Before you slow down your turbine, the animal will fly 500m in any direction

posted on April 17, 2019


Periodic shutdown of selected turbines during the highest risk periods is today the best mitigation means to avoid bat collisions (Arnett et al. 2011).

I know few common methods of shutdown:

    • hard shutdown in defined period (e.g. from sunset to sunrise)
    • calibration of higher start-wind speed, when the wind speed is below this level the wind turbine is off;
    • allowing the minimum speed, when the real wind speed is lower than critical level (feathering).

The critical wind speed for both are between 5m/s (Hein et al. 2014) and 7,3 m/s (Arnett et al. 2013). Annual productivity losses are minimum 1-3%.

However the highest bats activity period is well recognized in Europe and Nord America, the birds activity is more stochastic and practically independent of wind speed. For some bats species during migration time, the wind speed is not limited factor and wind speed correlated turn-off is not right method to minimize the impact (Hurst et al. 2014). The question of the efficiency of mitigation is today one of most important for EUROBATS (2015).

I remember a graph of wind turbine response time after alarm, presented by Kaj Skov Nielsen at Conference on Wind energy and Wildlife impacts in Lisbon  (Nielsen 2017). The turbine needs 32 seconds to slow down from 90 RPM to 20 RPM. It is enough time for bat or bird to fly hundreds meters. Even if you stop the turbine because of bat or bird activity, animals can just bypass the rotor. Do you feel good, when sometimes you stop your turbine without reasons or because of excessive precaution? No.


Probably the only reasonable solution for bats and birds protection is planned stopping in periods of high activity of bats (like summer’s night hours) and birds (e.g. during hours of their soaring or display flights in breeding grounds, during migrations in the vicinity of stopover sites of migratory birds). In such case we lose the productivity.


How B-finder can optimize your feathering/turn-off management? With B-finder you can count all fatality cases on your project. The accurate results of mortality monitoring you can share with environmental regulators to give proof of real impact period, instead of pre-established turn-off time. Impact of individual turbines in the same wind farm is often different, because of many environmental indicators. Having precise results for each one turbine you don’t have to stop all turbines in the projects if only some turbines cause a lot of collisions. Having accurate information, regulators can tailor the critical periods and you can enjoy highest productivity. What’s more, B-finder can help you to prove your project, when authorities contest the location because of some environmental reasons like protected area, rare species distribution or birds’ migration roads.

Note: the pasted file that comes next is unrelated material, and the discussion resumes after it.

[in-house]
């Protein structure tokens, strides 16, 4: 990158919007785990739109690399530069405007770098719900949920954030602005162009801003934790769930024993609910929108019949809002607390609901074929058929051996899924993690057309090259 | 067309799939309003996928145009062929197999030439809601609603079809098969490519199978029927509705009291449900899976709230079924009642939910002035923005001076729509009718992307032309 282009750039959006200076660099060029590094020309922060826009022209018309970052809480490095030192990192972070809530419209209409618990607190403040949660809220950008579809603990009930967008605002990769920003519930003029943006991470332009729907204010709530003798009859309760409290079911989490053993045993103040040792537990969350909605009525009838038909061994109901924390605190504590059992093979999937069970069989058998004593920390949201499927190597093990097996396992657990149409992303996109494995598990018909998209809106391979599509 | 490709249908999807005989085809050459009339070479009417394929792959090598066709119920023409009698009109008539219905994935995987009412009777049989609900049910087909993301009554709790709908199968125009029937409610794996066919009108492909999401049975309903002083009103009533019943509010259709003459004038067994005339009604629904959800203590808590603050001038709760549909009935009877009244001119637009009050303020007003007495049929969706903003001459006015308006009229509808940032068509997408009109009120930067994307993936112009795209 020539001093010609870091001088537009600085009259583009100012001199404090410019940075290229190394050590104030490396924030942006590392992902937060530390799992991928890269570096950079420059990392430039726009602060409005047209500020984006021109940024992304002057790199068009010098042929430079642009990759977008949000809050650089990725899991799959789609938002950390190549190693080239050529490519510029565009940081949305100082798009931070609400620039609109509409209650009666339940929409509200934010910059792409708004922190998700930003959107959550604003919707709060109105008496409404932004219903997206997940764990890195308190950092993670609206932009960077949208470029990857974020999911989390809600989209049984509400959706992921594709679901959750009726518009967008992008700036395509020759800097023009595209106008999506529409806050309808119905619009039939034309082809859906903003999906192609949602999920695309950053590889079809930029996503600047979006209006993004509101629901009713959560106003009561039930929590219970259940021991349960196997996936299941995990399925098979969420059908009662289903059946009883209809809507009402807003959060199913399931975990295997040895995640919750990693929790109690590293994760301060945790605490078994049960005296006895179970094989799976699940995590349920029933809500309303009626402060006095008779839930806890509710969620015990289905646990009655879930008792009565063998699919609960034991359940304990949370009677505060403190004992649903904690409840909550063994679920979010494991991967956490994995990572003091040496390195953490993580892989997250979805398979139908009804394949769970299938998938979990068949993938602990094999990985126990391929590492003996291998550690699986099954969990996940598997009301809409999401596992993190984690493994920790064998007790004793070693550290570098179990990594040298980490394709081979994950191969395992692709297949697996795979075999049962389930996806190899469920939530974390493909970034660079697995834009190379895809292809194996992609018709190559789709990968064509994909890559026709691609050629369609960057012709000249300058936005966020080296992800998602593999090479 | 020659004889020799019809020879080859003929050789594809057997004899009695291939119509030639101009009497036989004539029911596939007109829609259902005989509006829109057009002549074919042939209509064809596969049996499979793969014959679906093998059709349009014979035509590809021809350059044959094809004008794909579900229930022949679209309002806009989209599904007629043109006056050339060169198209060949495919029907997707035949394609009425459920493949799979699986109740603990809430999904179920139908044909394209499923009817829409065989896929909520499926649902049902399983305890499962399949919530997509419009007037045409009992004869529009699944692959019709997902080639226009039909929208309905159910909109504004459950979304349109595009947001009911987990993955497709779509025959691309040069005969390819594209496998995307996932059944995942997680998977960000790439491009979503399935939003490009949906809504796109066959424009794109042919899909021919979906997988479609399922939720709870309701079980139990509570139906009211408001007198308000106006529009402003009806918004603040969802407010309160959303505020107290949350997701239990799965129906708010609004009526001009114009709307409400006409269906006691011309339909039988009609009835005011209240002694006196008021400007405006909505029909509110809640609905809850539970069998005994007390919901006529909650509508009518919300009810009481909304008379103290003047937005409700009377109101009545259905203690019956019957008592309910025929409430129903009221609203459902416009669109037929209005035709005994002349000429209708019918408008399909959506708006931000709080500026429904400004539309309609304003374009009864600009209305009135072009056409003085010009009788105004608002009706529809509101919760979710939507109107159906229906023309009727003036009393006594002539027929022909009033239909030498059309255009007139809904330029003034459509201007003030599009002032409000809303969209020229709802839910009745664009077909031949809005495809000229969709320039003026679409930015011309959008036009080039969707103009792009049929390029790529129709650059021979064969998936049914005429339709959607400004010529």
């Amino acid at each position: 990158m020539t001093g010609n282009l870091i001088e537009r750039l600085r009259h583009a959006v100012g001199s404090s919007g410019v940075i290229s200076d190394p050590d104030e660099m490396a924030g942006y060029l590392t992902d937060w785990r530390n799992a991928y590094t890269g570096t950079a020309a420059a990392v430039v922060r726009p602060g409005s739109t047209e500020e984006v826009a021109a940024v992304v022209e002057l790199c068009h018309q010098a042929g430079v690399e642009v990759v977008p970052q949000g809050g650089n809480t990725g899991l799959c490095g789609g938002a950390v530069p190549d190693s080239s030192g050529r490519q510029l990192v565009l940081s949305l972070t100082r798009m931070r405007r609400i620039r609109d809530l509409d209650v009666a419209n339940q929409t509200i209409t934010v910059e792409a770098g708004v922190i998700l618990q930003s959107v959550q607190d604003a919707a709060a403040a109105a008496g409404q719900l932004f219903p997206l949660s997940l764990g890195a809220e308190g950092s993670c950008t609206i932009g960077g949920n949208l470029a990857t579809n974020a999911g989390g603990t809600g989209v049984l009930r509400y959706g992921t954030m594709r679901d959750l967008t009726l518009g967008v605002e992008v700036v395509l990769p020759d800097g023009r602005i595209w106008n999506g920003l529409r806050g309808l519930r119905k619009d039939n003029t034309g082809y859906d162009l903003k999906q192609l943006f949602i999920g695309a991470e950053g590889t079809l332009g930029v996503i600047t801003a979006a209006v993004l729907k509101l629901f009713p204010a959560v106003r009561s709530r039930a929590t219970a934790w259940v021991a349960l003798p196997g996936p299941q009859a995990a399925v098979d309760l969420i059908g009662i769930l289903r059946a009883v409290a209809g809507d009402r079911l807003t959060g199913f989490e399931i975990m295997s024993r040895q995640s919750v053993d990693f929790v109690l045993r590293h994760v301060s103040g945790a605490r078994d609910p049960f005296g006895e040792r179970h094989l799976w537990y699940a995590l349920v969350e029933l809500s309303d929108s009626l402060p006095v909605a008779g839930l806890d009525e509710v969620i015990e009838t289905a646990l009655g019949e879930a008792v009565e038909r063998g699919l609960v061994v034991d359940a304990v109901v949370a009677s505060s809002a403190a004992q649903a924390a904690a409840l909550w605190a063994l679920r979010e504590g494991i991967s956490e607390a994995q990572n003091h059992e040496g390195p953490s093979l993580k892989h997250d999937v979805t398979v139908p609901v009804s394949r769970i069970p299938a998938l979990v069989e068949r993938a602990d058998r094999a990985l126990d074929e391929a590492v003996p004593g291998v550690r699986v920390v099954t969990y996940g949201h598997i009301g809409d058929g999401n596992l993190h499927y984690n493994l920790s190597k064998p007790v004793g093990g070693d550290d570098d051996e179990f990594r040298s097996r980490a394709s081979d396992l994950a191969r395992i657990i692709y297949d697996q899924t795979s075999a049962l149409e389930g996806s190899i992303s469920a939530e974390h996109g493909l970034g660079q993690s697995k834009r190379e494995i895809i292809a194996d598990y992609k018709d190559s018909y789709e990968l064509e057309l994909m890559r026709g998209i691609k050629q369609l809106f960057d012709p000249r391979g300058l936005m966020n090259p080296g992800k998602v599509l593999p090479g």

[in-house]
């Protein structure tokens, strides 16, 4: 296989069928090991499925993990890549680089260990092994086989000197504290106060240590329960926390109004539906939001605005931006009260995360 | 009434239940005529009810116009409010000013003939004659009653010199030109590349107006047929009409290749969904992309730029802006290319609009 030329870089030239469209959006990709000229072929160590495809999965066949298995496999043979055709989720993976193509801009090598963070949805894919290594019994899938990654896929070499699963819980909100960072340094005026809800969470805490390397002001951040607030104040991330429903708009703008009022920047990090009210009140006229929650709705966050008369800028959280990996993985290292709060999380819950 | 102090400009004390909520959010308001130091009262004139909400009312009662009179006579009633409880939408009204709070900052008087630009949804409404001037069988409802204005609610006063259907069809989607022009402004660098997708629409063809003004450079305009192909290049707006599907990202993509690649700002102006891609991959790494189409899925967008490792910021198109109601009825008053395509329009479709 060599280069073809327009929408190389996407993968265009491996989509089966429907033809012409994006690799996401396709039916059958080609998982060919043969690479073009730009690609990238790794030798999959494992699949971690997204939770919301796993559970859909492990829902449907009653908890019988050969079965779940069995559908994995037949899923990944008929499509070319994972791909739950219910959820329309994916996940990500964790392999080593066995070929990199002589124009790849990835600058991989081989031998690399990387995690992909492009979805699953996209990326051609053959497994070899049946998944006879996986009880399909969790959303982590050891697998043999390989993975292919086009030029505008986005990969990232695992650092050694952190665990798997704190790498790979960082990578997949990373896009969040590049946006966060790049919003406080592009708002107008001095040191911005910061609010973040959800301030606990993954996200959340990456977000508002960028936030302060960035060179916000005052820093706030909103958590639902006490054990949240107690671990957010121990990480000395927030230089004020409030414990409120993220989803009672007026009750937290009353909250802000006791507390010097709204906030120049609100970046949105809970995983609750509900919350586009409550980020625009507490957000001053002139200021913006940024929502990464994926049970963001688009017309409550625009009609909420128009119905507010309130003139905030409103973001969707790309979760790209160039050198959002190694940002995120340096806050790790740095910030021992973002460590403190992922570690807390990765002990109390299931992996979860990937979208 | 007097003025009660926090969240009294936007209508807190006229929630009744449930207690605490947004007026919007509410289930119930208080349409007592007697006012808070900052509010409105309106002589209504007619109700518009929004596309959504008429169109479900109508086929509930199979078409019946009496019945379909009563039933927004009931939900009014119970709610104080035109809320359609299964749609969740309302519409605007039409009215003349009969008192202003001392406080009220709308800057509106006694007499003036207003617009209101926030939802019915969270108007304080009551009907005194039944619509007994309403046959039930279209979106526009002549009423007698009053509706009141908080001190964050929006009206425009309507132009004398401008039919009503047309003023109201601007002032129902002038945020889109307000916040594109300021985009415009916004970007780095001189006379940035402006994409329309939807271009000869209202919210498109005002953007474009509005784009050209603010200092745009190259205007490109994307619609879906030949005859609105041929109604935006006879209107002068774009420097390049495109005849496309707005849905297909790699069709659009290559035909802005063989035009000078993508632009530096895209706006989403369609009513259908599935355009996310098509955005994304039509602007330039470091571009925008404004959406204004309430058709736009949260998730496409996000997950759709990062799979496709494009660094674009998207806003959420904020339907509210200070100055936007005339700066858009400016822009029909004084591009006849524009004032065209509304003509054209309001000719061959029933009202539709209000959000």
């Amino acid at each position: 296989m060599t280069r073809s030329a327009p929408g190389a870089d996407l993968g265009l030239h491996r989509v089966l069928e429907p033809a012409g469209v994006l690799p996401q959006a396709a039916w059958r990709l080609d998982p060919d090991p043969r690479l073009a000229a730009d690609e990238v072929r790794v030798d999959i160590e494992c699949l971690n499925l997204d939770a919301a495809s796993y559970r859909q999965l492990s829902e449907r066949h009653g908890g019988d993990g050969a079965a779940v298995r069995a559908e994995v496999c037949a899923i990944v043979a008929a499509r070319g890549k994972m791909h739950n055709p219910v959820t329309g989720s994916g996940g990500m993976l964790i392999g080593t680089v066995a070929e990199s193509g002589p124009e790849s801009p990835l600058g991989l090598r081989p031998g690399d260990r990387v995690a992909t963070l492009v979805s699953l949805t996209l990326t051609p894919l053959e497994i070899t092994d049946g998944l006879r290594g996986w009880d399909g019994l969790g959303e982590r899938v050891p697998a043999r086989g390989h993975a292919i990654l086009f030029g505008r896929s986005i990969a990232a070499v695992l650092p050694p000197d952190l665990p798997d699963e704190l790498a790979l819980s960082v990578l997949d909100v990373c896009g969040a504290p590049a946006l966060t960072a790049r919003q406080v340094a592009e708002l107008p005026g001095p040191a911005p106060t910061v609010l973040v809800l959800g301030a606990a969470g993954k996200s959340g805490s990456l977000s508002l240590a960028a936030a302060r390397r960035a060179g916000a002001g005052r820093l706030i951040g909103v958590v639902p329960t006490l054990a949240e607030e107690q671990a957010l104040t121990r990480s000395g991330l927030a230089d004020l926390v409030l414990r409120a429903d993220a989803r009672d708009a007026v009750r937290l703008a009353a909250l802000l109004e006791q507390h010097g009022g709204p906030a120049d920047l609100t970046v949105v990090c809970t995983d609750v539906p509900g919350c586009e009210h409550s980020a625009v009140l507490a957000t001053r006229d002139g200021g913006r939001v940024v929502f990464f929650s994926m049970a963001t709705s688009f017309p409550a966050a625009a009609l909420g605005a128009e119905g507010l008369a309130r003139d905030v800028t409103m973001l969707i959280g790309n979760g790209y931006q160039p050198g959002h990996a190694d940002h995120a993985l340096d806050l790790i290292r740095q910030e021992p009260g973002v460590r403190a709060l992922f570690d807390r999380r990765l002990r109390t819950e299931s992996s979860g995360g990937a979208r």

If you have precise data about impact, you control the process without third parties influence, without ambiguity and without doubt. Your project is transparent for you, for authorities and for local society.


In B-finder Team we believe, that precise information from many B-finder-equipped wind turbines around the world can help us to cover the gap of knowledge and use right mitigation/compensation means. Our goal is lower impact with higher energy productivity. Before you slow down your turbine, consider B-finder as solution for you!



B-finder CEO



  • Arnett E.B., Huso M.M.P., Scirmacher M.R., Hayes J.P. 2011. Altering turbine speed reduces bat mortality at wind-energy facilities. Frontiers in Ecology and the Environment 9(4): 209–214, doi:10.1890/100103.
  • Arnett E. B., Johnson G. D., Erickson W. P., Hein C. D. 2013. A synthesis of operational mitigation studies to reduce bat fatalities at wind energy facilities in North America. A report submitted to the National Renewable Energy Laboratory. Bat Conservation International. Austin, Texas, USA.
  • EUROBATS 2015. Guidlines for consideration of bats in wind farms projects. Revision 2014. Publ. Series No. 6.
  • Hein C. D., Prichard A., Mabee T.,Schirmacher M. R. 2014. Efficacy of an operational minimization experiment to reduce bat fatalities at the Pinnacle Wind Farm, Mineral County, West Virginia, 2013. An annual report submitted to Edison Mission Energy and the Bats and Wind Energy Cooperative. Bat Conservation International. Austin, Texas, USA.
  • Hurst J., Schauer-Weisshahn H., Dietz M., Hohne E., Biedermann M., Schorcht W., Karst I., Biedermann R. 2014. When are bats active in high altitude above the forest canopy? Activity data from wind masts allows prediction of times with high collision risks. Book of abstracts, XIIIth European Bat Research Symposium, 1-5 September 2014, Sibenik, Croatia: 84.
  • Nielsen K.S. 2017. Bird and Bat mitigation. Lesson learned. CWW 2017 Conference materials.